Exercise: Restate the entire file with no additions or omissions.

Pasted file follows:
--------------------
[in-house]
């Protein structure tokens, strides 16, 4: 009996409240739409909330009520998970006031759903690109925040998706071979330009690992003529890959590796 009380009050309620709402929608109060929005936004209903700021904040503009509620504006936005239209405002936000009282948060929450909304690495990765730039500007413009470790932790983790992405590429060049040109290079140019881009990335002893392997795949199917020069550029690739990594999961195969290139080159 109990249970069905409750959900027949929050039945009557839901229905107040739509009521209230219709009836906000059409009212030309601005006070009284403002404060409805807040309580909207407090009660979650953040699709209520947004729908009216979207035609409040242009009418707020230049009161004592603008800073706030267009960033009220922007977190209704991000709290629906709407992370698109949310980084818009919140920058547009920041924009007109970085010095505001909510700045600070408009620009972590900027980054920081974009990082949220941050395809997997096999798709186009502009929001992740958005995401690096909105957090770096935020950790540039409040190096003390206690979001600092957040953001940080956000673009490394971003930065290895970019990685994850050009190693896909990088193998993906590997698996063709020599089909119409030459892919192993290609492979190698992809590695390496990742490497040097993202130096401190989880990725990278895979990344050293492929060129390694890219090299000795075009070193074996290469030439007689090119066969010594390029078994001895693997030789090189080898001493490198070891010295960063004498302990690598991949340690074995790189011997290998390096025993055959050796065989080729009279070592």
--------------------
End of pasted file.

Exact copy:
[in-house]
């Protein structure tokens, strides 16, 4: 009996409240739409909330009520998970006031759903690109925040998706071979330009690992003529890959590796 009380009050309620709402929608109060929005936004209903700021904040503009509620504006936005239209405002936000009282948060929450909304690495990765730039500007413009470790932790983790992405590429060049040109290079140019881009990335002893392997795949199917020069550029690739990594999961195969290139080159 109990249970069905409750959900027949929050039945009557839901229905107040739509009521209230219709009836906000059409009212030309601005006070009284403002404060409805807040309580909207407090009660979650953040699709209520947004729908009216979207035609409040242009009418707020230049009161004592603008800073706030267009960033009220922007977190209704991000709290629906709407992370698109949310980084818009919140920058547009920041924009007109970085010095505001909510700045600070408009620009972590900027980054920081974009990082949220941050395809997997096999798709186009502009929001992740958005995401690096909105957090770096935020950790540039409040190096003390206690979001600092957040953001940080956000673009490394971003930065290895970019990685994850050009190693896909990088193998993906590997698996063709020599089909119409030459892919192993290609492979190698992809590695390496990742490497040097993202130096401190989880990725990278895979990344050293492929060129390694890219090299000795075009070193074996290469030439007689090119066969010594390029078994001895693997030789090189080898001493490198070891010295960063004498302990690598991949340690074995790189011997290998390096025993055959050796065989080729009279070592």